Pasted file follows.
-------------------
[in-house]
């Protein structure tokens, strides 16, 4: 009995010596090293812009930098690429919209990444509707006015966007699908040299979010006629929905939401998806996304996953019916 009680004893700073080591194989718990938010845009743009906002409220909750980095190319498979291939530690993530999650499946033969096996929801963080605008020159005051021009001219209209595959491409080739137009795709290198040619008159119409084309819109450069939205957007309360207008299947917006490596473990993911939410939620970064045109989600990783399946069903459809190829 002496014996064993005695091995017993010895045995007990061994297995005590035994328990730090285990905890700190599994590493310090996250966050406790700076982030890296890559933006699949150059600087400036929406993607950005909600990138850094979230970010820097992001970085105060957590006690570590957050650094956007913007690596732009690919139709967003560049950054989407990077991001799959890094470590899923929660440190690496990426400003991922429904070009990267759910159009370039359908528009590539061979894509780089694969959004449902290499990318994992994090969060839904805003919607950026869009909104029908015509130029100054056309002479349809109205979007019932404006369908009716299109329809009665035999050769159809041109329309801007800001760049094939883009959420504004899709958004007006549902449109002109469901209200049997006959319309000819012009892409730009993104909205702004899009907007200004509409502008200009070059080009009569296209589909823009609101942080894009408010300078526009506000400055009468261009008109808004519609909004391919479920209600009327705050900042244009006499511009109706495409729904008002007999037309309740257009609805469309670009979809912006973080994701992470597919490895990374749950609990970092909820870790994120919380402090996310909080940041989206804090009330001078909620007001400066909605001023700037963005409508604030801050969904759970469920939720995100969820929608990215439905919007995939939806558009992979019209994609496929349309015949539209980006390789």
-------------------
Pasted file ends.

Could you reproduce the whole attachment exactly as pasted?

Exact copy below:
[in-house]
């Protein structure tokens, strides 16, 4: 009995010596090293812009930098690429919209990444509707006015966007699908040299979010006629929905939401998806996304996953019916 009680004893700073080591194989718990938010845009743009906002409220909750980095190319498979291939530690993530999650499946033969096996929801963080605008020159005051021009001219209209595959491409080739137009795709290198040619008159119409084309819109450069939205957007309360207008299947917006490596473990993911939410939620970064045109989600990783399946069903459809190829 002496014996064993005695091995017993010895045995007990061994297995005590035994328990730090285990905890700190599994590493310090996250966050406790700076982030890296890559933006699949150059600087400036929406993607950005909600990138850094979230970010820097992001970085105060957590006690570590957050650094956007913007690596732009690919139709967003560049950054989407990077991001799959890094470590899923929660440190690496990426400003991922429904070009990267759910159009370039359908528009590539061979894509780089694969959004449902290499990318994992994090969060839904805003919607950026869009909104029908015509130029100054056309002479349809109205979007019932404006369908009716299109329809009665035999050769159809041109329309801007800001760049094939883009959420504004899709958004007006549902449109002109469901209200049997006959319309000819012009892409730009993104909205702004899009907007200004509409502008200009070059080009009569296209589909823009609101942080894009408010300078526009506000400055009468261009008109808004519609909004391919479920209600009327705050900042244009006499511009109706495409729904008002007999037309309740257009609805469309670009979809912006973080994701992470597919490895990374749950609990970092909820870790994120919380402090996310909080940041989206804090009330001078909620007001400066909605001023700037963005409508604030801050969904759970469920939720995100969820929608990215439905919007995939939806558009992979019209994609496929349309015949539209980006390789």